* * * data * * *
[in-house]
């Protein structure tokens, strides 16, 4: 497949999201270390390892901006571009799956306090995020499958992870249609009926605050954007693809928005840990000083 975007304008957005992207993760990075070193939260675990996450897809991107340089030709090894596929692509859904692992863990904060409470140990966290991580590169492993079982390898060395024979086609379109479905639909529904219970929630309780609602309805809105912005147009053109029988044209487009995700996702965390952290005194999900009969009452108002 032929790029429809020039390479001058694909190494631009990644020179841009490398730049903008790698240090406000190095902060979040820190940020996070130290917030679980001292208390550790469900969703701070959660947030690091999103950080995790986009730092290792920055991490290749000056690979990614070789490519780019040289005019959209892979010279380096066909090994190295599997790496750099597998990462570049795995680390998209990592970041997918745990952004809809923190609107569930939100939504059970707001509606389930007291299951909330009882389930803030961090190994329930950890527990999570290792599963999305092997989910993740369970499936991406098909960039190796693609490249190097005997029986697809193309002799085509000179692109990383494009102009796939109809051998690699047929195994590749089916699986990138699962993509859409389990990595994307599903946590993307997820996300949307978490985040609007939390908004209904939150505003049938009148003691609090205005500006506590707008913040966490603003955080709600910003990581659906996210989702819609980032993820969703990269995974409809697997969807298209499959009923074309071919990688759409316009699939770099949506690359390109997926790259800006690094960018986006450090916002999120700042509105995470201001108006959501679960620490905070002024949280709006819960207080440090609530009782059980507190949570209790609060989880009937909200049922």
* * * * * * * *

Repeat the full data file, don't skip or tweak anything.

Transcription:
[in-house]
């Protein structure tokens, strides 16, 4: 497949999201270390390892901006571009799956306090995020499958992870249609009926605050954007693809928005840990000083 975007304008957005992207993760990075070193939260675990996450897809991107340089030709090894596929692509859904692992863990904060409470140990966290991580590169492993079982390898060395024979086609379109479905639909529904219970929630309780609602309805809105912005147009053109029988044209487009995700996702965390952290005194999900009969009452108002 032929790029429809020039390479001058694909190494631009990644020179841009490398730049903008790698240090406000190095902060979040820190940020996070130290917030679980001292208390550790469900969703701070959660947030690091999103950080995790986009730092290792920055991490290749000056690979990614070789490519780019040289005019959209892979010279380096066909090994190295599997790496750099597998990462570049795995680390998209990592970041997918745990952004809809923190609107569930939100939504059970707001509606389930007291299951909330009882389930803030961090190994329930950890527990999570290792599963999305092997989910993740369970499936991406098909960039190796693609490249190097005997029986697809193309002799085509000179692109990383494009102009796939109809051998690699047929195994590749089916699986990138699962993509859409389990990595994307599903946590993307997820996300949307978490985040609007939390908004209904939150505003049938009148003691609090205005500006506590707008913040966490603003955080709600910003990581659906996210989702819609980032993820969703990269995974409809697997969807298209499959009923074309071919990688759409316009699939770099949506690359390109997926790259800006690094960018986006450090916002999120700042509105995470201001108006959501679960620490905070002024949280709006819960207080440090609530009782059980507190949570209790609060989880009937909200049922």